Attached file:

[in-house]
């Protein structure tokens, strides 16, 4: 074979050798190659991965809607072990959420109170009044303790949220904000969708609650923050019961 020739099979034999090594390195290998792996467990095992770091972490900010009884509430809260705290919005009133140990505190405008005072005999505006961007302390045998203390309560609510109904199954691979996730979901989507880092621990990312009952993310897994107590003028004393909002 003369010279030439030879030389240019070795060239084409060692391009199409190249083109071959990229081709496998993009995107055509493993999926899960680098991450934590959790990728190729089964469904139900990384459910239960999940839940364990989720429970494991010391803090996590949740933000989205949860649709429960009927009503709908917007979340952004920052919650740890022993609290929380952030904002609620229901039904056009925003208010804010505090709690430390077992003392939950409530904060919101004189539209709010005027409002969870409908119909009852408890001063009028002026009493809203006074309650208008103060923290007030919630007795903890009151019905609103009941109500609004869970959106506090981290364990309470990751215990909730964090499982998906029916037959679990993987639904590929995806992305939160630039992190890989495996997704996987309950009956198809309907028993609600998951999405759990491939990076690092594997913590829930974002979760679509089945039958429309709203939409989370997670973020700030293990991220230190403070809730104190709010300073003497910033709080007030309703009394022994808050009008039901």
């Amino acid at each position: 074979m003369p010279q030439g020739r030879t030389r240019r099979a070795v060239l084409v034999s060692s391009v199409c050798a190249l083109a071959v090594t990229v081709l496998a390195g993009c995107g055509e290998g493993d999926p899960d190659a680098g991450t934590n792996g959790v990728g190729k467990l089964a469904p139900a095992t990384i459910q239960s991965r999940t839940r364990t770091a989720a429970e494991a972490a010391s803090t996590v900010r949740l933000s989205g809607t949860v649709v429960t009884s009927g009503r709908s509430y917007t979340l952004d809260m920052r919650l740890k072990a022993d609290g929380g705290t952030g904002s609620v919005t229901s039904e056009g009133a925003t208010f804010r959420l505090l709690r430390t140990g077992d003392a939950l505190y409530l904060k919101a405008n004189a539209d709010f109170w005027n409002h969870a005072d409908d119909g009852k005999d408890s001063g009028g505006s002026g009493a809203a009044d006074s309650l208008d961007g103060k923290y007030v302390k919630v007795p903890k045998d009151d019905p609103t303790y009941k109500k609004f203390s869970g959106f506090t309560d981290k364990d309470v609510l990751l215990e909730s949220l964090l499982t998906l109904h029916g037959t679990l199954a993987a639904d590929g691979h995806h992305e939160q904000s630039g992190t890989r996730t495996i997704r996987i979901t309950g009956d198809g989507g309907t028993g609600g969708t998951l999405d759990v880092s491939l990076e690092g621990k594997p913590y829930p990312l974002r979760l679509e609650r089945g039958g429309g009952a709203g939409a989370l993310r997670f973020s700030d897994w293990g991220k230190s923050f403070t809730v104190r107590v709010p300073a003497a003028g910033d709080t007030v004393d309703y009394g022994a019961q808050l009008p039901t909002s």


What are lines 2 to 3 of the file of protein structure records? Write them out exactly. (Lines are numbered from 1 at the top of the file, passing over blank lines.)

């Protein structure tokens, strides 16, 4: 074979050798190659991965809607072990959420109170009044303790949220904000969708609650923050019961 020739099979034999090594390195290998792996467990095992770091972490900010009884509430809260705290919005009133140990505190405008005072005999505006961007302390045998203390309560609510109904199954691979996730979901989507880092621990990312009952993310897994107590003028004393909002 003369010279030439030879030389240019070795060239084409060692391009199409190249083109071959990229081709496998993009995107055509493993999926899960680098991450934590959790990728190729089964469904139900990384459910239960999940839940364990989720429970494991010391803090996590949740933000989205949860649709429960009927009503709908917007979340952004920052919650740890022993609290929380952030904002609620229901039904056009925003208010804010505090709690430390077992003392939950409530904060919101004189539209709010005027409002969870409908119909009852408890001063009028002026009493809203006074309650208008103060923290007030919630007795903890009151019905609103009941109500609004869970959106506090981290364990309470990751215990909730964090499982998906029916037959679990993987639904590929995806992305939160630039992190890989495996997704996987309950009956198809309907028993609600998951999405759990491939990076690092594997913590829930974002979760679509089945039958429309709203939409989370997670973020700030293990991220230190403070809730104190709010300073003497910033709080007030309703009394022994808050009008039901």
């Amino acid at each position: 074979m003369p010279q030439g020739r030879t030389r240019r099979a070795v060239l084409v034999s060692s391009v199409c050798a190249l083109a071959v090594t990229v081709l496998a390195g993009c995107g055509e290998g493993d999926p899960d190659a680098g991450t934590n792996g959790v990728g190729k467990l089964a469904p139900a095992t990384i459910q239960s991965r999940t839940r364990t770091a989720a429970e494991a972490a010391s803090t996590v900010r949740l933000s989205g809607t949860v649709v429960t009884s009927g009503r709908s509430y917007t979340l952004d809260m920052r919650l740890k072990a022993d609290g929380g705290t952030g904002s609620v919005t229901s039904e056009g009133a925003t208010f804010r959420l505090l709690r430390t140990g077992d003392a939950l505190y409530l904060k919101a405008n004189a539209d709010f109170w005027n409002h969870a005072d409908d119909g009852k005999d408890s001063g009028g505006s002026g009493a809203a009044d006074s309650l208008d961007g103060k923290y007030v302390k919630v007795p903890k045998d009151d019905p609103t303790y009941k109500k609004f203390s869970g959106f506090t309560d981290k364990d309470v609510l990751l215990e909730s949220l964090l499982t998906l109904h029916g037959t679990l199954a993987a639904d590929g691979h995806h992305e939160q904000s630039g992190t890989r996730t495996i997704r996987i979901t309950g009956d198809g989507g309907t028993g609600g969708t998951l999405d759990v880092s491939l990076e690092g621990k594997p913590y829930p990312l974002r979760l679509e609650r089945g039958g429309g009952a709203g939409a989370l993310r997670f973020s700030d897994w293990g991220k230190s923050f403070t809730v104190r107590v709010p300073a003497a003028g910033d709080t007030v004393d309703y009394g022994a019961q808050l009008p039901t909002s």